It's not that FW gave the Alpha Legion such a big role or added stuff but rather that they somewhat retconned the events themselves and some of the additions contradict Chris' version.

Malevolence frustrates me because its campaigns constitute the series's first real failures of imagination. The BA campaign could've been the voyage to Ultramar, and as for the Scars, Wraight left two years open with some tantalising, Kessel Runesque references to build from.

And the Scars' campaigns would've offered a chance to bring the EC and Sons of Horus back to the fore, instead of tipping the Alpha Legion's presence into overkill after good, interesting appearances in Extermination and Retribution.

Edited by bluntblade, 22 August 2020 - 07:47 PM.

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StrangerOrders

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A lot of the themes of the EC that were embellished on in Betrayal were already there in the Index Astartes article from the early 00s. As well as the Blight (then just referred to as a mysterious accident with the geneseed) it also had given Chemos and Fulgrim's revival of it through masterful central planning and the way he organised the legion an interesting "working man's hero"/socialism gone wrong into top down controlled personality cult vibe.

 

It got across very well in a short space of time that Fulgrim and the legion had been corrupted from an originally very different and genuine view of improving and bettering humanity, so i wouldn't agree that Betrayal was something that stopped them from being one-note. Rather it's a work that very much uses the IA as a base. Granted the IA wasn't perfect and the actual specifics of the fall were barely touched on, but it did provide a believable background with enough weaknesses in the armour for one to have taken place. mcNeill just opted to take it and go in the least subtle possible gonzo direction with it.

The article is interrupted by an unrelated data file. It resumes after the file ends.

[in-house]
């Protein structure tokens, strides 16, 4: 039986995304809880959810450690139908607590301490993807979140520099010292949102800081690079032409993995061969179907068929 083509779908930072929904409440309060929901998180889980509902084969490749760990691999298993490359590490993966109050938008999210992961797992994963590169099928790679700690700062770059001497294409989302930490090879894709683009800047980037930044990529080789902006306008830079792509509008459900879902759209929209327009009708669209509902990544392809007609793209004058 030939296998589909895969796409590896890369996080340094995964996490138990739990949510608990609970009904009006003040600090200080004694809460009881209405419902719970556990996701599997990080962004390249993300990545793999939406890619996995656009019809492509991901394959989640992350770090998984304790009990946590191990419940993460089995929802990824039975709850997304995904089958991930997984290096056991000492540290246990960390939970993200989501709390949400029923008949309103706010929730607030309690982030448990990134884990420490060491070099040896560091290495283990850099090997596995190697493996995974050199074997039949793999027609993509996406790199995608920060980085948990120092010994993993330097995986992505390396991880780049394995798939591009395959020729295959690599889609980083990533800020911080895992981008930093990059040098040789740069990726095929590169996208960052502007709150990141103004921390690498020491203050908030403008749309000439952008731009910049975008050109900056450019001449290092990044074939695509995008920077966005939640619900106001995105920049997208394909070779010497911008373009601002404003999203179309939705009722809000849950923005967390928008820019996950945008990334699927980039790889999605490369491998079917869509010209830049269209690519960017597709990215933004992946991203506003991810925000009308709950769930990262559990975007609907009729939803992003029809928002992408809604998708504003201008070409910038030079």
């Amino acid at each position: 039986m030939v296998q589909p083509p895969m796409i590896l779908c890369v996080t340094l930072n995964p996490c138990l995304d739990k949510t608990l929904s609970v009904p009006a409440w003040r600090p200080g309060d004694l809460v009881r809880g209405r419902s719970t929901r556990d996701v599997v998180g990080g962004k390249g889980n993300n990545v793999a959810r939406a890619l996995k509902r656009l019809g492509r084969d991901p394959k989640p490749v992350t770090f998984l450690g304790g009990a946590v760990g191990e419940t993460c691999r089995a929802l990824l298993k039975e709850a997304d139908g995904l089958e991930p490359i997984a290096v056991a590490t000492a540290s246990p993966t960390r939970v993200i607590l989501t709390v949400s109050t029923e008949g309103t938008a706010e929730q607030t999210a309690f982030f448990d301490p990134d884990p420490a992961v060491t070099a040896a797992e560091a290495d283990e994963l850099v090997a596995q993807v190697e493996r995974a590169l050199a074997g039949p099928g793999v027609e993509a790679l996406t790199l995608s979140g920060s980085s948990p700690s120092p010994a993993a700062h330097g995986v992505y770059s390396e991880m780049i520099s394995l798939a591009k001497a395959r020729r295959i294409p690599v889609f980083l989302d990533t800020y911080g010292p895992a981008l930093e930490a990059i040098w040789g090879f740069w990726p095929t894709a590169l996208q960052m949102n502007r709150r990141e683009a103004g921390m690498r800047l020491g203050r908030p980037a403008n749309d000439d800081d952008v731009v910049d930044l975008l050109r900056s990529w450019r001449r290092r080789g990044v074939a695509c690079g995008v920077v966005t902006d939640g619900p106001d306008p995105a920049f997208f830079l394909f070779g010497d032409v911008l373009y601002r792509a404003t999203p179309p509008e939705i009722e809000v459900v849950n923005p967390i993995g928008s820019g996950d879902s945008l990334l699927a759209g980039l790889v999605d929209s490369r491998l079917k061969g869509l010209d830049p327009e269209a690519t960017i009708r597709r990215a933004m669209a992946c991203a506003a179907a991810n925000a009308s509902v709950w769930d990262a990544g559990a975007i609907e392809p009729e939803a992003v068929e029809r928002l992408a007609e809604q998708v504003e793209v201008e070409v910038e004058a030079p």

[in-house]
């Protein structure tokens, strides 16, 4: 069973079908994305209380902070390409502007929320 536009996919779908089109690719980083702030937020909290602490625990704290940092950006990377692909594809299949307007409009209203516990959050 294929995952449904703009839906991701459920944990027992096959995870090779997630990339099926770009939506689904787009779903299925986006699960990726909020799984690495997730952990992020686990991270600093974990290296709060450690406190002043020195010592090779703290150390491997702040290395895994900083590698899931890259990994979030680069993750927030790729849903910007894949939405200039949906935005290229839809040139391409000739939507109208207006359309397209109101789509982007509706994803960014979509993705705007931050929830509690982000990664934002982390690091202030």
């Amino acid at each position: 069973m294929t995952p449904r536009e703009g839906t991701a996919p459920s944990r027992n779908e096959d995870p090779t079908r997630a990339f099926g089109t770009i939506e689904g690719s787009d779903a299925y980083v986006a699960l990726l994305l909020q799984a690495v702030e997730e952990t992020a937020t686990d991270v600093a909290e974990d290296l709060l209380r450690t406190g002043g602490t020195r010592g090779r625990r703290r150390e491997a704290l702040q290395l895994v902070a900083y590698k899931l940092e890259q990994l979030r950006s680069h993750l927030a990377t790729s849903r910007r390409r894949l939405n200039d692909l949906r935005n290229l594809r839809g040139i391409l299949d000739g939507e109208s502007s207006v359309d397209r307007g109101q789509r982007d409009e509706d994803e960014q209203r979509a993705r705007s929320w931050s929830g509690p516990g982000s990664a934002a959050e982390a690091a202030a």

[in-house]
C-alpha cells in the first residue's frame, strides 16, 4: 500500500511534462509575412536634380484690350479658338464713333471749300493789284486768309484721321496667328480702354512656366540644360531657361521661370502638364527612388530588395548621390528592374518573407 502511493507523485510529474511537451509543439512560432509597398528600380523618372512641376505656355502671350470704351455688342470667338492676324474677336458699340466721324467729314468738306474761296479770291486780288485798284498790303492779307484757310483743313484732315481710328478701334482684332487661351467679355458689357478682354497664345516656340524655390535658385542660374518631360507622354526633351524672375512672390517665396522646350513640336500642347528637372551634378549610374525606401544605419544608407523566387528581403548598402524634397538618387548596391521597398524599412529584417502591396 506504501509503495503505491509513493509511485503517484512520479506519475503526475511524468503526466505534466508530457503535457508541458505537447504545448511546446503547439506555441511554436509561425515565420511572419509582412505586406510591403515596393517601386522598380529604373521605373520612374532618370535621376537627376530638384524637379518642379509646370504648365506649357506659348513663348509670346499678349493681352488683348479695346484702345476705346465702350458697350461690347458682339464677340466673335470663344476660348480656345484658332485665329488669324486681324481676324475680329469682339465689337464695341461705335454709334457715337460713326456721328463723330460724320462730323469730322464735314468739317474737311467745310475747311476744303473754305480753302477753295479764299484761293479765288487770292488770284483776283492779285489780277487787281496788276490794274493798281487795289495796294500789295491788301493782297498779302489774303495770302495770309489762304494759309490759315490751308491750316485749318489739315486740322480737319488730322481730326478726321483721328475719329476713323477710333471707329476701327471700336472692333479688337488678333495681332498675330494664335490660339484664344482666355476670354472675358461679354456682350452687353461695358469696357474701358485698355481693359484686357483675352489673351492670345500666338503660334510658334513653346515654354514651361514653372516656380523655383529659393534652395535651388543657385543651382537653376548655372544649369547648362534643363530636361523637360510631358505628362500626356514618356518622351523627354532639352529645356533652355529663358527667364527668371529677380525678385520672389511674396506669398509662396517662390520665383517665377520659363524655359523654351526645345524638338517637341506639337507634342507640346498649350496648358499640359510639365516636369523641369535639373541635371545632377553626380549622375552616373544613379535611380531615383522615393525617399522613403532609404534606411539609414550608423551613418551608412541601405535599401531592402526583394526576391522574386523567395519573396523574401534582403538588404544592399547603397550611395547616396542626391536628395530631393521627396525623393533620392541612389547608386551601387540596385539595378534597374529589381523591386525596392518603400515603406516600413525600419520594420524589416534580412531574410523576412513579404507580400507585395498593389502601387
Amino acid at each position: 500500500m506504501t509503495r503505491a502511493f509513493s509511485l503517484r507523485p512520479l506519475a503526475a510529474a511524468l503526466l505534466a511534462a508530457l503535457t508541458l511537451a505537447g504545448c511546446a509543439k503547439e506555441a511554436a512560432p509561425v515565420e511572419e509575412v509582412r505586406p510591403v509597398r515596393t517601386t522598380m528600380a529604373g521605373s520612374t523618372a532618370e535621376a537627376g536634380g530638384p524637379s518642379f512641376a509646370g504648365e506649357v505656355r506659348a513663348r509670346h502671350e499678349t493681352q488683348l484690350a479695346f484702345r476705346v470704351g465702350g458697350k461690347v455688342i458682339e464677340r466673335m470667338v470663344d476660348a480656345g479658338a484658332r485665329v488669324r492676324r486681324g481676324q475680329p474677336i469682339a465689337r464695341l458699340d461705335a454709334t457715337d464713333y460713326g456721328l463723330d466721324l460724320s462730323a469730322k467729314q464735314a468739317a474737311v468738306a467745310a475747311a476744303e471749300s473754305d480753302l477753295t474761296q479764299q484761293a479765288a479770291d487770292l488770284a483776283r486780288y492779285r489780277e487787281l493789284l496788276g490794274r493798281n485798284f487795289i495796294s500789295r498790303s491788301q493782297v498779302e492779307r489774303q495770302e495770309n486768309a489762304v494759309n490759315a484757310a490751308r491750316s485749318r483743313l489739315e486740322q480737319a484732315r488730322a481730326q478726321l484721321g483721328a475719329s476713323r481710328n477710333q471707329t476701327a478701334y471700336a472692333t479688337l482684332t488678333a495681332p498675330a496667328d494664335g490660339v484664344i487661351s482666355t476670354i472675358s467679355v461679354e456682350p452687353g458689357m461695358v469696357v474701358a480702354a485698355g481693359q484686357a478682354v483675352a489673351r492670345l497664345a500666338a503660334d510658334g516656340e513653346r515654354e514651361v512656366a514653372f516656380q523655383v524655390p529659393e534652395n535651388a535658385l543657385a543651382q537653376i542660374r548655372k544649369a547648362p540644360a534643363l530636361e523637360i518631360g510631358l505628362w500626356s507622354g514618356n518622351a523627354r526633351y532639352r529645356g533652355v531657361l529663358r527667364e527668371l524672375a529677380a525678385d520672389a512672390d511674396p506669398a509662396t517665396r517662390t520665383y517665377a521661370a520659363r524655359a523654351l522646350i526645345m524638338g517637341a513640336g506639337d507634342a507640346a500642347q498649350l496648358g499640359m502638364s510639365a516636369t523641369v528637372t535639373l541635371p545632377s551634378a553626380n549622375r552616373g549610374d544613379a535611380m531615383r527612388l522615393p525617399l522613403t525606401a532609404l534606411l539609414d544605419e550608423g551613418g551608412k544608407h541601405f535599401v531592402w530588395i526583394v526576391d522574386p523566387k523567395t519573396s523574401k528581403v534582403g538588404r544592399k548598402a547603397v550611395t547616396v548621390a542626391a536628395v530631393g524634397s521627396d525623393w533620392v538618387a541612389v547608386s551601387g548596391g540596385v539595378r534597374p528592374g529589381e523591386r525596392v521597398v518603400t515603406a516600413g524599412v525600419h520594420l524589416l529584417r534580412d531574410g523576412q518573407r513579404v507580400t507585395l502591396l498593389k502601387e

I will politely disagree as well.

 

Not that I question the merit of the IA, but the simple fact that the work is both comparatively ancient and had next to no currency in the current narrative. 

 

Before this, the popular conception of the EC was what McNeil (and frankly, Abnett) had made of them. Most people never read the IA in the hobby and to be frank next to no readers outside of the 30k players read this.

 

What did they read? The Fabius Books, increasingly The Palatine Phoenix, Chirurgeon.